The main problem for me is the extra time required to get everyone to remove shoes, belts, and empty their pockets completely. I could see these machines being used as secondary screening if there was "probable cause", but not as a replacement for the metal detectors.

I know a lot of people get worked up over the person running the machine seeing them essentially naked. I do think this is an invasion of privacy, and is not really effective. (But at the same time, next time you are in the airport, look around. Aren't you glad all those people traveling are wearing clothes? Seeing 98% of them naked would require lots of eye bleach. That screening job should get extra pay.)

I understand the anger at the machines and the whole security theater. It is a waste of time and energy, and should be based on threat, not just bulk screening. In my case, I have no choice. My job requires travel, typically 2 to 4 airports each week. Not flying is not an option, and getting pissy with the TSA agents will just get me busted. I have to do this for several more years to be able to retire, so I have to go with the flow.<<<

I have to fly from Boston to DC tomorrow, but I am doing it in a way that leaves me confident of avoiding the strip-search machine, the pat-down, or even the metal detector or the requirement to turn my cell phone off before take off. I will the resolution to that puzzler to the imagination.

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James Fallows is a national correspondent for The Atlantic and has written for the magazine since the late 1970s. He has reported extensively from outside the United States and once worked as President Carter's chief speechwriter. His latest book is China Airborne. More

James Fallows is based in Washington as a national correspondent for The Atlantic. He has worked for the magazine for nearly 30 years and in that time has also lived in Seattle, Berkeley, Austin, Tokyo, Kuala Lumpur, Shanghai, and Beijing. He was raised in Redlands, California, received his undergraduate degree in American history and literature from Harvard, and received a graduate degree in economics from Oxford as a Rhodes scholar. In addition to working for The Atlantic, he has spent two years as chief White House speechwriter for Jimmy Carter, two years as the editor of US News & World Report, and six months as a program designer at Microsoft. He is an instrument-rated private pilot. He is also now the chair in U.S. media at the U.S. Studies Centre at the University of Sydney, in Australia.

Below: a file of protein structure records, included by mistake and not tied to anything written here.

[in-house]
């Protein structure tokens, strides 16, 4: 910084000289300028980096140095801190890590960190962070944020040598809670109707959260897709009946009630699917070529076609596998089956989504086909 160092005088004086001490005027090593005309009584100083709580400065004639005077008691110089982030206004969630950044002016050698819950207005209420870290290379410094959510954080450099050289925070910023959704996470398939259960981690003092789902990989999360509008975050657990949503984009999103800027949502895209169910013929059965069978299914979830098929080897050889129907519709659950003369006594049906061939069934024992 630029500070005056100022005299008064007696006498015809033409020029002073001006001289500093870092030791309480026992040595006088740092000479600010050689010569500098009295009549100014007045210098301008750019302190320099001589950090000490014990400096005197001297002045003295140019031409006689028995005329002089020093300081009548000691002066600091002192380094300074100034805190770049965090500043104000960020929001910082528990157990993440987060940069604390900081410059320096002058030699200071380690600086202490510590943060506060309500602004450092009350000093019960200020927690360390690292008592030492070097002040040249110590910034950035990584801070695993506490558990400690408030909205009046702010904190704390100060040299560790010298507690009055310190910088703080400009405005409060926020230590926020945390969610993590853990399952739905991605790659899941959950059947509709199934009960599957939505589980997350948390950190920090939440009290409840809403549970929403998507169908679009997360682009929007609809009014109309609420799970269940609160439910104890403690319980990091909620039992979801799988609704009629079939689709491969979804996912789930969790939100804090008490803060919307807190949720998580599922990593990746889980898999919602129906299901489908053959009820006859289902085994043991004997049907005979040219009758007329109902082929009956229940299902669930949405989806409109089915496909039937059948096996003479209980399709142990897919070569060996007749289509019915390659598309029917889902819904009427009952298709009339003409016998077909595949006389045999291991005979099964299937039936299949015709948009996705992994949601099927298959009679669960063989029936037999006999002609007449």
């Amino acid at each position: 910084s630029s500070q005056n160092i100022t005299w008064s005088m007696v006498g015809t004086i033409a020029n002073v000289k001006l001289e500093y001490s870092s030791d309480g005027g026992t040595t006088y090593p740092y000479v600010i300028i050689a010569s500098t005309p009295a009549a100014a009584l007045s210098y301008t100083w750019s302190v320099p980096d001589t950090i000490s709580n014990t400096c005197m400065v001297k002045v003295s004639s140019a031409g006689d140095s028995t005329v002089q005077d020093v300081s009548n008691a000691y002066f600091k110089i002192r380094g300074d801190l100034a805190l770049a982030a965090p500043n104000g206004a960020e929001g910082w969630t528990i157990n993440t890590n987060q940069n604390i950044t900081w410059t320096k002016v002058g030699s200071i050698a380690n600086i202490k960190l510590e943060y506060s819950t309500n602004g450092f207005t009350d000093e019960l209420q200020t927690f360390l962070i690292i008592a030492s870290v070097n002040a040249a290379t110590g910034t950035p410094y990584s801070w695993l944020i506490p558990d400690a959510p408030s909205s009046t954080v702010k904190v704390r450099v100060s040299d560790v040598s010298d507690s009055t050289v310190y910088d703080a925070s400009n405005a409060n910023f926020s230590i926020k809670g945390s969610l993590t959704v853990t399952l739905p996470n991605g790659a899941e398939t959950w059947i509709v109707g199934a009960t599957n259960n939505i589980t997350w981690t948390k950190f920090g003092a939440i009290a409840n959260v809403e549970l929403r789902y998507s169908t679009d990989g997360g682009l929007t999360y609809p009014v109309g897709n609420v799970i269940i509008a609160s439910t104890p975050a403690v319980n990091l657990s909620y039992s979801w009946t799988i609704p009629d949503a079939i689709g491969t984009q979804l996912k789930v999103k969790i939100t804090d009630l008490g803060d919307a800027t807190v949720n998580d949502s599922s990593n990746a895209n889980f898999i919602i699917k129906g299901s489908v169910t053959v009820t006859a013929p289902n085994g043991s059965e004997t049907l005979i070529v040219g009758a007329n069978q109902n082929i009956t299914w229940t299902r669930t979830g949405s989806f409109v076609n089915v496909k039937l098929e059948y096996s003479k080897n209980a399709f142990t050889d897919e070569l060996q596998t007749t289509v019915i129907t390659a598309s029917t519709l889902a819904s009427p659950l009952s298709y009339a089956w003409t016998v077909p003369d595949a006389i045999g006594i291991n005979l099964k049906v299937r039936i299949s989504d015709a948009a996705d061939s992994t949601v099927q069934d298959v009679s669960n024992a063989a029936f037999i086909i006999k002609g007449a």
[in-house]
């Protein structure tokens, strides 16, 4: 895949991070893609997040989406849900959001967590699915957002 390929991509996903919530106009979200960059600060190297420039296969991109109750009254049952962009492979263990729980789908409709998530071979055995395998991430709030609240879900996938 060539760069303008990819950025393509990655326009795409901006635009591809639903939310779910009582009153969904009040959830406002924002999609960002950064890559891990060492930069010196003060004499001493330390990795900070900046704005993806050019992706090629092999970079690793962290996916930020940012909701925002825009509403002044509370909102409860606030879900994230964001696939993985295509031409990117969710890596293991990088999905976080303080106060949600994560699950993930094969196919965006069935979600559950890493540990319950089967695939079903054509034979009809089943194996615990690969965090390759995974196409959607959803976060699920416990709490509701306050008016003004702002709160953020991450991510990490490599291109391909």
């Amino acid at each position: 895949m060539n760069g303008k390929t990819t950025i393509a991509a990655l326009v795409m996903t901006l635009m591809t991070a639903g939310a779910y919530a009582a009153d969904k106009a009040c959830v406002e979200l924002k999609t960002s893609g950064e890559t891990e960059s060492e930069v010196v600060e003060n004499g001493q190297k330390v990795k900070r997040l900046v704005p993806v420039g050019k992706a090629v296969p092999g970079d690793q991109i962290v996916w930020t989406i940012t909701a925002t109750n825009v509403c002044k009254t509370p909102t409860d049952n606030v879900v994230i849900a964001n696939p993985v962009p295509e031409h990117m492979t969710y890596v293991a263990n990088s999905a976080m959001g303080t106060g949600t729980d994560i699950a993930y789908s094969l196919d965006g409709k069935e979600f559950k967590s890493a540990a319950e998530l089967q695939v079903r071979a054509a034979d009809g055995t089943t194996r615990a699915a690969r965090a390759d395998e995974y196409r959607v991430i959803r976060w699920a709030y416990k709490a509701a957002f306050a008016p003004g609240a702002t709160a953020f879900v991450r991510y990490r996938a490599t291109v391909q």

Fallows has been a finalist for the National Magazine Award five times and has won once; he has also won the American Book Award for nonfiction and a N.Y. Emmy award for the documentary series Doing Business in China. He was the founding chairman of the New America Foundation. His recent books Blind Into Baghdad (2006) and Postcards From Tomorrow Square (2009) are based on his writings for The Atlantic. His latest book is China Airborne. He is married to Deborah Fallows, author of the recent book Dreaming in Chinese. They have two married sons.

Fallows welcomes and frequently quotes from reader mail sent via the "Email" button below. Unless you specify otherwise, we consider any incoming mail available for possible quotation -- but not with the sender's real name unless you explicitly state that it may be used. If you are wondering why Fallows does not use a "Comments" field below his posts, please see previous explanations here and here.